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splendid > reviews > 10/29/2004
Björk
Björk
Medúlla
Elektra


Format Reviewed: CD

Soundclip: "Who Is It"

Buy me now
I got Medúlla two days ago, have listened to it roughly ten times since, and I'd still be lying if I said I have a perfect handle on it. Every second of the album is imbued with a strangeness, an ineffability, a powerful tension, an inescapable immediacy; indeed, I don't want a grip on it. I want it to keep gripping me, and I do not want to escape.

My first three listens were spent grappling with expectations. Listeners with their ears to the ground have already experienced 2003's definitive pseudo-primitivist album in the form of Dufus's brilliant 1:3:1, and when Björk announced that she was heading in a similar thematic direction, my first response was to pop the Dufus album back in to my stereo and give it a listen. The stage had been set. If this a capella album was to be the beginning of a rejection of technology, as Björk claimed, 1:3:1 would be my measuring stick. But Medúlla isn't any such thing. Each track may have been assembled almost entirely from the purely human elements of beatboxing and choral polyphony, but you'll notice that the liner notes list a "programming" credit for all tracks but one, as well as a number of production/engineering credits. If this tightly arranged, intricately (if subtly) produced album is bucking technological trends, The Flaming Lips have been writing songs about Neanderthals for the past decade.

So what do we really have here? A powerful, strange, unexpected and undeniably captivating album featuring a hell of a lot of Björk -- Björk moaning, Björk gasping for air, Björk sighing, Björk rolling her Rs really, really hard, and Björk weaving (and, elsewhere in the mix, responding to) subtle call and response structures. There's a lot of beatboxing as well. Also two choirs, Icelandic and London respectively. This could have been chaos. If it had actually had anything to do with its theoretical predecessor, 1:3:1, it would have. But Björk and her collaborators have each element under tight control. The choir has been reduced to a particularly expressive string section. The beatboxes might as well be synths for the way they've been utilized. We never forget who is in control -- as if there was ever any doubt!

There are decisions to be made, consciously or subconsciously, by each individual listener. Is it humanizing to use people as instruments, or is it dehumanizing? Does the menace sublimated to varying degrees in each song represent an unusual honesty about the human condition, or does it only serve to further solidify Björk's image as a devoted eccentric? Neither choice is wrong. What both sides of any argument will have to agree upon is the powerful sense of immediacy that Björk has achieved. It took me two more listens after the initial three to stop scrutinizing each vocal element as I would the chorus in a pop song. Even after the urge is suppressed, it subconsciously remains -- each "instrument", being explicitly human, demands our constant attention. This is initially very uncomfortable, but it gradually works its way down to strange and beautiful. Your first experience of "Where is the Line" will be of a song that is aggressively strange and threatening. By play number ten -- and you must listen to this song an absolute minimum of ten times, as soon as possible -- you'll realize that it's just a texturally fascinating bit of cinema with an emphasis on the contrast between Björk's high voice and some shockingly deep backing vocals. When the electronic distortion hits, goosebumps will rise, no matter how many times you've heard it -- but the first time, you'll be frightened that they might burst. The song clearly has it in for you...until it doesn't any more, at which point it's simply titillating and fun.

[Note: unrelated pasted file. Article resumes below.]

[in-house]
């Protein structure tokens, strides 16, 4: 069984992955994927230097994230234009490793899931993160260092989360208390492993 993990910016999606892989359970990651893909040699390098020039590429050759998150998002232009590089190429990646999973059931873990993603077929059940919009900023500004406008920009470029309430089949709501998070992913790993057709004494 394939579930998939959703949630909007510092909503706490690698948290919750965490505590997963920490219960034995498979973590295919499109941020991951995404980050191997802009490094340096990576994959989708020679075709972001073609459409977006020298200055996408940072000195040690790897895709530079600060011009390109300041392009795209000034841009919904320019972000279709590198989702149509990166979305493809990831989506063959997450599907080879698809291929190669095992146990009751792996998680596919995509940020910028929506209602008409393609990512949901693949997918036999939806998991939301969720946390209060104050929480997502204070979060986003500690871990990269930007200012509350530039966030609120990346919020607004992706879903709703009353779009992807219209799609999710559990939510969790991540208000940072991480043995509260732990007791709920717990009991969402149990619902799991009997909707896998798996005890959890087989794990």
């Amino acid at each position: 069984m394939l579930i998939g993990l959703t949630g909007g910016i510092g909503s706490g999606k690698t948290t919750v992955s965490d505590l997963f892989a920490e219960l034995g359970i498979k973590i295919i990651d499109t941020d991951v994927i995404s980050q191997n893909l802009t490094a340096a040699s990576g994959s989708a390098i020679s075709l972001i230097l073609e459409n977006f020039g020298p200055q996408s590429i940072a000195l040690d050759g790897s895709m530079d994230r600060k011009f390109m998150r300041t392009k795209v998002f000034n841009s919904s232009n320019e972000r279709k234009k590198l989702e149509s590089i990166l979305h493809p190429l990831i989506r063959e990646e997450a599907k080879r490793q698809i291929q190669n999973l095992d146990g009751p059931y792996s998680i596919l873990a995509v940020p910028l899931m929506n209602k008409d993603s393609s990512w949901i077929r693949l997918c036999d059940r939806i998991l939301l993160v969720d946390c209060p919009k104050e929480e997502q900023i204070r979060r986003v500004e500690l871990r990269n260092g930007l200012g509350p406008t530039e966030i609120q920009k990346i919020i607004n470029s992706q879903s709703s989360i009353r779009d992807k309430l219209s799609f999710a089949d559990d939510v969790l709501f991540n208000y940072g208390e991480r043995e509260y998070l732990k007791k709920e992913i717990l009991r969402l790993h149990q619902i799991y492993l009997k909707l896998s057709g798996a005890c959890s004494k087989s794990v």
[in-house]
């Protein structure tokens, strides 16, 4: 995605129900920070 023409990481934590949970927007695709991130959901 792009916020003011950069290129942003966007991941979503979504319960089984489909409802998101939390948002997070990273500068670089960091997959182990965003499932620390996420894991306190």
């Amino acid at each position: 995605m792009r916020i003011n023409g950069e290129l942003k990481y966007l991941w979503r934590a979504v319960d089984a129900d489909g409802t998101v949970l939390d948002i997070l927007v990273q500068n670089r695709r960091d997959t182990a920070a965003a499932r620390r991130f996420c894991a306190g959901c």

Likewise, "Ancestors" begins as an inscrutable (but very listenable) collage of whispers, fevered moans, piano and nonsense singing. With the training a few listen-throughs provides, it continues to be abstract, but takes on a recognizable form. You learn not to get hung up on the exchange of gasping female moans and throaty masculine growls. They are not, as you initially assumed, telling a story of sex -- they are suggesting the tone of one. It's like '70s whucka-whucka guitars, but with infinitely more emotional immediacy.

It takes a little training to know what to look for in each song, but they're all completely worth the effort. At the heart of all the initially distracting strangeness are musically sound structures and emotionally appealing sentiments. The question is not whether Medúlla is brilliant; insofar as this can be objectively asserted, it most certainly is. The question is really, Do you like Björk? Do you like her a lot? Obviously, a Björk a capella album is going to be lost on you if you never really liked her vocal style in the first place. Almost-painful Björkisms like "Desired Constellation"'s "I throw them like dice / Repeatedly... / Repeatedly... / I throw them like dice / Repeatedly.../ Repeatedly..." run rampant, and while I think "Oceana" is a beautiful, brave song about motherhood, there's a good chance that you'll find it needlessly obtuse, silly, or even creepy. But you probably already know where you stand on all this. It's Björk, after all.

Still, you don't have to be a fanatic by any means to fall under Medúlla's spell. It's an aptly titled (computer assisted) appeal to older, more brutal parts of the brain than the average songwriter has the courage or the wherewithal to engage. Eccentric, genius or both, Björk has created an album you could easily spend the next week of your life exploring. Artists like her make loving music very easy on the soul.



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